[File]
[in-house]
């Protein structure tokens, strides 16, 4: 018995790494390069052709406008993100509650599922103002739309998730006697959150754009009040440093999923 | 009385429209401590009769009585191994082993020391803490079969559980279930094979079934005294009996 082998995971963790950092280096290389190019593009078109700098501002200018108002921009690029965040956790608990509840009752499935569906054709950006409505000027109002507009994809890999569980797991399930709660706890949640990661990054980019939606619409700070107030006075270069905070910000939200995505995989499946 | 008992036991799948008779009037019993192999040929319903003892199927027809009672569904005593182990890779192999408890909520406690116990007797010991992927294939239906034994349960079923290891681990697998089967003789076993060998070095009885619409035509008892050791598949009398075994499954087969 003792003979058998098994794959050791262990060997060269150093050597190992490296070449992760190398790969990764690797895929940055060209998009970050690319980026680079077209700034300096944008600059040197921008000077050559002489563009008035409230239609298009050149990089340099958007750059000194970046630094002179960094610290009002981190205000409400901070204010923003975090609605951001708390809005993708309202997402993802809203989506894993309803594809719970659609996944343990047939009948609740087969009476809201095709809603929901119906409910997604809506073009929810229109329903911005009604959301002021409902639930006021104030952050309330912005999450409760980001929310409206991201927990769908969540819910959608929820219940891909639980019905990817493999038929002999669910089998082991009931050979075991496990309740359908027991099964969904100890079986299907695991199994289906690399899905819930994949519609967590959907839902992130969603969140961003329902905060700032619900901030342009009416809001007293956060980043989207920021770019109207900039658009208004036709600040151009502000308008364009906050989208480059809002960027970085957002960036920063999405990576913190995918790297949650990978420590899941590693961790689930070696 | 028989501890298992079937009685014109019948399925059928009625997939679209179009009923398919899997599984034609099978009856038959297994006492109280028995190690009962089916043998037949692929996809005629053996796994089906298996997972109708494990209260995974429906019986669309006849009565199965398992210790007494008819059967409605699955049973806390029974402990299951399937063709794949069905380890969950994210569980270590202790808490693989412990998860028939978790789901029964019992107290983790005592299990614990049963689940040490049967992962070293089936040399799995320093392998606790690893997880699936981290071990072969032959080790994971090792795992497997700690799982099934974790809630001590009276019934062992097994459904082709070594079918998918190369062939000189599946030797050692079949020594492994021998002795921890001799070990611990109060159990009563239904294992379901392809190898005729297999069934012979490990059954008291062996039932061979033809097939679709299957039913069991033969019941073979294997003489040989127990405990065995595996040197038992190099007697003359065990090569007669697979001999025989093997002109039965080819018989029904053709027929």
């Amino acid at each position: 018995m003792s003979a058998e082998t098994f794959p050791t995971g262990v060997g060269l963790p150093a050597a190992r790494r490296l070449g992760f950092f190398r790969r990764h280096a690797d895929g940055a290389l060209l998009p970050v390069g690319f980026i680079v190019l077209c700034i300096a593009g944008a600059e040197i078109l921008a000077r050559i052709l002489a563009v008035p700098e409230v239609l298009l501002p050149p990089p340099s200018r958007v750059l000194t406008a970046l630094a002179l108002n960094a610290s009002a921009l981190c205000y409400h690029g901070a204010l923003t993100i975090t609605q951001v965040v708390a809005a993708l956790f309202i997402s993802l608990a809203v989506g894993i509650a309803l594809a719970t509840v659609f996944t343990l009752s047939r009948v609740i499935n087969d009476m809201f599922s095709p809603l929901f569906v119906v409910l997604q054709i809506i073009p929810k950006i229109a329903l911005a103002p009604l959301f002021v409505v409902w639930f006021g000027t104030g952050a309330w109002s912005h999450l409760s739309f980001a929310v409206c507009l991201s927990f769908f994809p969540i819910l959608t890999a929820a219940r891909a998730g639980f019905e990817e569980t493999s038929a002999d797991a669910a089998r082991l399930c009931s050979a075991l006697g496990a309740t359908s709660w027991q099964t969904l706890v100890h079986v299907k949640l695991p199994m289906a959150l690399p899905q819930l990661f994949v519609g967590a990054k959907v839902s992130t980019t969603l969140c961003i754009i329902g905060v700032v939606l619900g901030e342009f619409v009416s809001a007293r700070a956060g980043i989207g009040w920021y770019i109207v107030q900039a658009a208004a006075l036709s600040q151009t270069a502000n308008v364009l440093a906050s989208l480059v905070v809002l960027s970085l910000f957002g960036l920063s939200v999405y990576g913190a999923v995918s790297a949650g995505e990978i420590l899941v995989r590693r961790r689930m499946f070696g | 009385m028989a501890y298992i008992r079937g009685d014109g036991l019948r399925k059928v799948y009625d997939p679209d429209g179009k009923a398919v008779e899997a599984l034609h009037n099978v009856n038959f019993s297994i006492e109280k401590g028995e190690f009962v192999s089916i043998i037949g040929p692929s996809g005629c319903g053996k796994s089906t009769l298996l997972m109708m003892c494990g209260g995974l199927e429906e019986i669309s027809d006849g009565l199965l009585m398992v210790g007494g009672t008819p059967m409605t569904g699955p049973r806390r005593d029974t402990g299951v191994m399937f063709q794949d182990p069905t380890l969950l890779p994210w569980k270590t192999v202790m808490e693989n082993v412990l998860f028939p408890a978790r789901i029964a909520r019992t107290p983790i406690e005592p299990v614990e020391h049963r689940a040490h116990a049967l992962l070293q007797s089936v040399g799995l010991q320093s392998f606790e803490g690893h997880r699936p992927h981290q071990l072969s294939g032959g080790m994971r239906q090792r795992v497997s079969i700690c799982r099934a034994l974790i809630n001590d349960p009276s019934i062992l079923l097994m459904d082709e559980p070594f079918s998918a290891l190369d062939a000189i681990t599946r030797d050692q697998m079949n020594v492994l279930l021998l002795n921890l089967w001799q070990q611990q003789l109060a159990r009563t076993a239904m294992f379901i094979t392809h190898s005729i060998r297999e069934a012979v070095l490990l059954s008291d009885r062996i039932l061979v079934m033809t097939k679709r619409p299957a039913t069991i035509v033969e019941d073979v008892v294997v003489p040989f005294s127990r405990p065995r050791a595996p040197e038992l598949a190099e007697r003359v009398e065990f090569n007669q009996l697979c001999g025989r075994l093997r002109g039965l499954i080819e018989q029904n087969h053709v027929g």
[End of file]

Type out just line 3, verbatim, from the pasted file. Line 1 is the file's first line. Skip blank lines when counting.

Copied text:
């Amino acid at each position: 018995m003792s003979a058998e082998t098994f794959p050791t995971g262990v060997g060269l963790p150093a050597a190992r790494r490296l070449g992760f950092f190398r790969r990764h280096a690797d895929g940055a290389l060209l998009p970050v390069g690319f980026i680079v190019l077209c700034i300096a593009g944008a600059e040197i078109l921008a000077r050559i052709l002489a563009v008035p700098e409230v239609l298009l501002p050149p990089p340099s200018r958007v750059l000194t406008a970046l630094a002179l108002n960094a610290s009002a921009l981190c205000y409400h690029g901070a204010l923003t993100i975090t609605q951001v965040v708390a809005a993708l956790f309202i997402s993802l608990a809203v989506g894993i509650a309803l594809a719970t509840v659609f996944t343990l009752s047939r009948v609740i499935n087969d009476m809201f599922s095709p809603l929901f569906v119906v409910l997604q054709i809506i073009p929810k950006i229109a329903l911005a103002p009604l959301f002021v409505v409902w639930f006021g000027t104030g952050a309330w109002s912005h999450l409760s739309f980001a929310v409206c507009l991201s927990f769908f994809p969540i819910l959608t890999a929820a219940r891909a998730g639980f019905e990817e569980t493999s038929a002999d797991a669910a089998r082991l399930c009931s050979a075991l006697g496990a309740t359908s709660w027991q099964t969904l706890v100890h079986v299907k949640l695991p199994m289906a959150l690399p899905q819930l990661f994949v519609g967590a990054k959907v839902s992130t980019t969603l969140c961003i754009i329902g905060v700032v939606l619900g901030e342009f619409v009416s809001a007293r700070a956060g980043i989207g009040w920021y770019i109207v107030q900039a658009a208004a006075l036709s600040q151009t270069a502000n308008v364009l440093a906050s989208l480059v905070v809002l960027s970085l910000f957002g960036l920063s939200v999405y990576g913190a999923v995918s790297a949650g995505e990978i420590l899941v995989r590693r961790r689930m499946f070696g | 009385m028989a501890y298992i008992r079937g009685d014109g036991l019948r399925k059928v799948y009625d997939p679209d429209g179009k009923a398919v008779e899997a599984l034609h009037n099978v009856n038959f019993s297994i006492e109280k401590g028995e190690f009962v192999s089916i043998i037949g040929p692929s996809g005629c319903g053996k796994s089906t009769l298996l997972m109708m003892c494990g209260g995974l199927e429906e019986i669309s027809d006849g009565l199965l009585m398992v210790g007494g009672t008819p059967m409605t569904g699955p049973r806390r005593d029974t402990g299951v191994m399937f063709q794949d182990p069905t380890l969950l890779p994210w569980k270590t192999v202790m808490e693989n082993v412990l998860f028939p408890a978790r789901i029964a909520r019992t107290p983790i406690e005592p299990v614990e020391h049963r689940a040490h116990a049967l992962l070293q007797s089936v040399g799995l010991q320093s392998f606790e803490g690893h997880r699936p992927h981290q071990l072969s294939g032959g080790m994971r239906q090792r795992v497997s079969i700690c799982r099934a034994l974790i809630n001590d349960p009276s019934i062992l079923l097994m459904d082709e559980p070594f079918s998918a290891l190369d062939a000189i681990t599946r030797d050692q697998m079949n020594v492994l279930l021998l002795n921890l089967w001799q070990q611990q003789l109060a159990r009563t076993a239904m294992f379901i094979t392809h190898s005729i060998r297999e069934a012979v070095l490990l059954s008291d009885r062996i039932l061979v079934m033809t097939k679709r619409p299957a039913t069991i035509v033969e019941d073979v008892v294997v003489p040989f005294s127990r405990p065995r050791a595996p040197e038992l598949a190099e007697r003359v009398e065990f090569n007669q009996l697979c001999g025989r075994l093997r002109g039965l499954i080819e018989q029904n087969h053709v027929g």